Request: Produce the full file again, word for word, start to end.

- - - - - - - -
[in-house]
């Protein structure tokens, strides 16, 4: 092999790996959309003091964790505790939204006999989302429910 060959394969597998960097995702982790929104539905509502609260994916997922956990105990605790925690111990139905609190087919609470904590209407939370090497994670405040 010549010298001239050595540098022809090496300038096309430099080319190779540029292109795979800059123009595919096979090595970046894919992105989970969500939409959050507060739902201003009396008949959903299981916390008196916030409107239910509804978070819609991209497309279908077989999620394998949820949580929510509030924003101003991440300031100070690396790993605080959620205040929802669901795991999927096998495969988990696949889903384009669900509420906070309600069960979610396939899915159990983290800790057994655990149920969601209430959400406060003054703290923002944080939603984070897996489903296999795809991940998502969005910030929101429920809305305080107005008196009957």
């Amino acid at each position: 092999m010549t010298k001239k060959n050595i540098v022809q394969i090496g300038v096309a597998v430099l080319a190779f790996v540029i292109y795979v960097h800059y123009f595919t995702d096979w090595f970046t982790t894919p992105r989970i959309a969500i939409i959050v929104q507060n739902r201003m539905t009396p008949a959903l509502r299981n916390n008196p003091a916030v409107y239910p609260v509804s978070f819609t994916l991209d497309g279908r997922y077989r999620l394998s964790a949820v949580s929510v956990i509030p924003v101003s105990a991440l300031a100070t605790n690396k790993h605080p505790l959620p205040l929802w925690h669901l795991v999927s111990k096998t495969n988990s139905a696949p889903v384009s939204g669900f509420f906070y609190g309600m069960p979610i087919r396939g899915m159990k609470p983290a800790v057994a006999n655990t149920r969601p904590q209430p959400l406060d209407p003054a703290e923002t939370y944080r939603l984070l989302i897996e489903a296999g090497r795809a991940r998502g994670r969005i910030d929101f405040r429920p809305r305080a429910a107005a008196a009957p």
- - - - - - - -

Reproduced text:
[in-house]
């Protein structure tokens, strides 16, 4: 092999790996959309003091964790505790939204006999989302429910 060959394969597998960097995702982790929104539905509502609260994916997922956990105990605790925690111990139905609190087919609470904590209407939370090497994670405040 010549010298001239050595540098022809090496300038096309430099080319190779540029292109795979800059123009595919096979090595970046894919992105989970969500939409959050507060739902201003009396008949959903299981916390008196916030409107239910509804978070819609991209497309279908077989999620394998949820949580929510509030924003101003991440300031100070690396790993605080959620205040929802669901795991999927096998495969988990696949889903384009669900509420906070309600069960979610396939899915159990983290800790057994655990149920969601209430959400406060003054703290923002944080939603984070897996489903296999795809991940998502969005910030929101429920809305305080107005008196009957």
């Amino acid at each position: 092999m010549t010298k001239k060959n050595i540098v022809q394969i090496g300038v096309a597998v430099l080319a190779f790996v540029i292109y795979v960097h800059y123009f595919t995702d096979w090595f970046t982790t894919p992105r989970i959309a969500i939409i959050v929104q507060n739902r201003m539905t009396p008949a959903l509502r299981n916390n008196p003091a916030v409107y239910p609260v509804s978070f819609t994916l991209d497309g279908r997922y077989r999620l394998s964790a949820v949580s929510v956990i509030p924003v101003s105990a991440l300031a100070t605790n690396k790993h605080p505790l959620p205040l929802w925690h669901l795991v999927s111990k096998t495969n988990s139905a696949p889903v384009s939204g669900f509420f906070y609190g309600m069960p979610i087919r396939g899915m159990k609470p983290a800790v057994a006999n655990t149920r969601p904590q209430p959400l406060d209407p003054a703290e923002t939370y944080r939603l984070l989302i897996e489903a296999g090497r795809a991940r998502g994670r969005i910030d929101f405040r429920p809305r305080a429910a107005a008196a009957p």